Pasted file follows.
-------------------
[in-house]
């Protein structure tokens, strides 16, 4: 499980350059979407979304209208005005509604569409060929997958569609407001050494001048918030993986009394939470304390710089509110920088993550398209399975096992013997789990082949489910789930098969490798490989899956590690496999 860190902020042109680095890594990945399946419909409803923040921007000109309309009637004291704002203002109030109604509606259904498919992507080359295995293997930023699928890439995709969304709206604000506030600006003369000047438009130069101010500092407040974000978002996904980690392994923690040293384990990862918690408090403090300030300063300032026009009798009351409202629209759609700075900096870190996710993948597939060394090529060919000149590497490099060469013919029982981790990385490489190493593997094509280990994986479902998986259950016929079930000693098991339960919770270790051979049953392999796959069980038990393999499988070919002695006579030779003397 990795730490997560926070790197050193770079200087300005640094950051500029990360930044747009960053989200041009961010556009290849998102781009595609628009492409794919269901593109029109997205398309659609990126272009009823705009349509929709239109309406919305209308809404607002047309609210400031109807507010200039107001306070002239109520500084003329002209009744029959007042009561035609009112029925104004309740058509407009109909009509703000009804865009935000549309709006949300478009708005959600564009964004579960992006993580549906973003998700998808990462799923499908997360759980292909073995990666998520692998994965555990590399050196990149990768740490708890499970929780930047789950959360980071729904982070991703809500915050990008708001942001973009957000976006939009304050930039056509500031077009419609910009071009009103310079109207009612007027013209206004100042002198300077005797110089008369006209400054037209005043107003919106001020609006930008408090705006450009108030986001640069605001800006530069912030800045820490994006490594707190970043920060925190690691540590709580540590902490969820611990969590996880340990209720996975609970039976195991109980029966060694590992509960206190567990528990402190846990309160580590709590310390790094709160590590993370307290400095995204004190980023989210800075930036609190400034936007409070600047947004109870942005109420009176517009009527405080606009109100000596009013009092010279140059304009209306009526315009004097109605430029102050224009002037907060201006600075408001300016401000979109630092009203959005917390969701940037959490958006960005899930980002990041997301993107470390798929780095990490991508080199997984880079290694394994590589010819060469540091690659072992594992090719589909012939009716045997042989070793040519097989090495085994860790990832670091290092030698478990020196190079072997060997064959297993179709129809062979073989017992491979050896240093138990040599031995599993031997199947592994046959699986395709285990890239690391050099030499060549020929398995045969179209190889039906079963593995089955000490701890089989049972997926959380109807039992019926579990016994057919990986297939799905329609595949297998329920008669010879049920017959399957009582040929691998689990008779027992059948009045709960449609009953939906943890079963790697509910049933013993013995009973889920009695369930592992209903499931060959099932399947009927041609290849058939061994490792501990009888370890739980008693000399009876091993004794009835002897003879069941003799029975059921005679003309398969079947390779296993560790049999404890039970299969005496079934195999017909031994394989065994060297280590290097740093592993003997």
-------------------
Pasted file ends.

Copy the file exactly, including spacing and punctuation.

[in-house]
């Protein structure tokens, strides 16, 4: 499980350059979407979304209208005005509604569409060929997958569609407001050494001048918030993986009394939470304390710089509110920088993550398209399975096992013997789990082949489910789930098969490798490989899956590690496999 860190902020042109680095890594990945399946419909409803923040921007000109309309009637004291704002203002109030109604509606259904498919992507080359295995293997930023699928890439995709969304709206604000506030600006003369000047438009130069101010500092407040974000978002996904980690392994923690040293384990990862918690408090403090300030300063300032026009009798009351409202629209759609700075900096870190996710993948597939060394090529060919000149590497490099060469013919029982981790990385490489190493593997094509280990994986479902998986259950016929079930000693098991339960919770270790051979049953392999796959069980038990393999499988070919002695006579030779003397 990795730490997560926070790197050193770079200087300005640094950051500029990360930044747009960053989200041009961010556009290849998102781009595609628009492409794919269901593109029109997205398309659609990126272009009823705009349509929709239109309406919305209308809404607002047309609210400031109807507010200039107001306070002239109520500084003329002209009744029959007042009561035609009112029925104004309740058509407009109909009509703000009804865009935000549309709006949300478009708005959600564009964004579960992006993580549906973003998700998808990462799923499908997360759980292909073995990666998520692998994965555990590399050196990149990768740490708890499970929780930047789950959360980071729904982070991703809500915050990008708001942001973009957000976006939009304050930039056509500031077009419609910009071009009103310079109207009612007027013209206004100042002198300077005797110089008369006209400054037209005043107003919106001020609006930008408090705006450009108030986001640069605001800006530069912030800045820490994006490594707190970043920060925190690691540590709580540590902490969820611990969590996880340990209720996975609970039976195991109980029966060694590992509960206190567990528990402190846990309160580590709590310390790094709160590590993370307290400095995204004190980023989210800075930036609190400034936007409070600047947004109870942005109420009176517009009527405080606009109100000596009013009092010279140059304009209306009526315009004097109605430029102050224009002037907060201006600075408001300016401000979109630092009203959005917390969701940037959490958006960005899930980002990041997301993107470390798929780095990490991508080199997984880079290694394994590589010819060469540091690659072992594992090719589909012939009716045997042989070793040519097989090495085994860790990832670091290092030698478990020196190079072997060997064959297993179709129809062979073989017992491979050896240093138990040599031995599993031997199947592994046959699986395709285990890239690391050099030499060549020929398995045969179209190889039906079963593995089955000490701890089989049972997926959380109807039992019926579990016994057919990986297939799905329609595949297998329920008669010879049920017959399957009582040929691998689990008779027992059948009045709960449609009953939906943890079963790697509910049933013993013995009973889920009695369930592992209903499931060959099932399947009927041609290849058939061994490792501990009888370890739980008693000399009876091993004794009835002897003879069941003799029975059921005679003309398969079947390779296993560790049999404890039970299969005496079934195999017909031994394989065994060297280590290097740093592993003997």